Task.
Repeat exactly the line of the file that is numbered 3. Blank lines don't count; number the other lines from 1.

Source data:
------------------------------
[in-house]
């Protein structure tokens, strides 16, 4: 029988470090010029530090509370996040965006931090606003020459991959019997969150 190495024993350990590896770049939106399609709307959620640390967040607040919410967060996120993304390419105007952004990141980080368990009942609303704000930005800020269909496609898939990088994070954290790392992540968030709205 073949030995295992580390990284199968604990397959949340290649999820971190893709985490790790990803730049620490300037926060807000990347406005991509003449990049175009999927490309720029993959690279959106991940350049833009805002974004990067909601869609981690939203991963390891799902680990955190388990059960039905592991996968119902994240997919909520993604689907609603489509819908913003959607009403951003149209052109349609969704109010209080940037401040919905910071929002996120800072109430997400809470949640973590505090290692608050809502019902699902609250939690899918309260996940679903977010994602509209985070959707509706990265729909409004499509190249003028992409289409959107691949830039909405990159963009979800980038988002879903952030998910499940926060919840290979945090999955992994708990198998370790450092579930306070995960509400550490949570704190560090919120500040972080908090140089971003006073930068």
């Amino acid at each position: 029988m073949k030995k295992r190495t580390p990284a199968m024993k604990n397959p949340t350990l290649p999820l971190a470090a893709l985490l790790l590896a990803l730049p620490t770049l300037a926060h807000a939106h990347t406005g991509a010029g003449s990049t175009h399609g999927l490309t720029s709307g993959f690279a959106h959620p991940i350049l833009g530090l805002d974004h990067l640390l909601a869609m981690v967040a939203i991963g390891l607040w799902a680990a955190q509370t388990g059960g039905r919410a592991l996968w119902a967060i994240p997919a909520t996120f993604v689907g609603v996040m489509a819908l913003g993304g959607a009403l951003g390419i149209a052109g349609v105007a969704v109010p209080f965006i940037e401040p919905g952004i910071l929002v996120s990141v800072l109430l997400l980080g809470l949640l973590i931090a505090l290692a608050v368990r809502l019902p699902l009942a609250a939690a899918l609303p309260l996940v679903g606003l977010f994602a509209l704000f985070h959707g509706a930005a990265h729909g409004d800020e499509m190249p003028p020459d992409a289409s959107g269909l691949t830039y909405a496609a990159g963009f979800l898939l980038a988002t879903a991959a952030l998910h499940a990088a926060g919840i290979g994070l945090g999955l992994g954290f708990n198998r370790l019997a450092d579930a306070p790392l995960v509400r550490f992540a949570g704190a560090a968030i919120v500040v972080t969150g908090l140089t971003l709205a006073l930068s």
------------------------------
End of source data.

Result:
């Amino acid at each position: 029988m073949k030995k295992r190495t580390p990284a199968m024993k604990n397959p949340t350990l290649p999820l971190a470090a893709l985490l790790l590896a990803l730049p620490t770049l300037a926060h807000a939106h990347t406005g991509a010029g003449s990049t175009h399609g999927l490309t720029s709307g993959f690279a959106h959620p991940i350049l833009g530090l805002d974004h990067l640390l909601a869609m981690v967040a939203i991963g390891l607040w799902a680990a955190q509370t388990g059960g039905r919410a592991l996968w119902a967060i994240p997919a909520t996120f993604v689907g609603v996040m489509a819908l913003g993304g959607a009403l951003g390419i149209a052109g349609v105007a969704v109010p209080f965006i940037e401040p919905g952004i910071l929002v996120s990141v800072l109430l997400l980080g809470l949640l973590i931090a505090l290692a608050v368990r809502l019902p699902l009942a609250a939690a899918l609303p309260l996940v679903g606003l977010f994602a509209l704000f985070h959707g509706a930005a990265h729909g409004d800020e499509m190249p003028p020459d992409a289409s959107g269909l691949t830039y909405a496609a990159g963009f979800l898939l980038a988002t879903a991959a952030l998910h499940a990088a926060g919840i290979g994070l945090g999955l992994g954290f708990n198998r370790l019997a450092d579930a306070p790392l995960v509400r550490f992540a949570g704190a560090a968030i919120v500040v972080t969150g908090l140089t971003l709205a006073l930068s």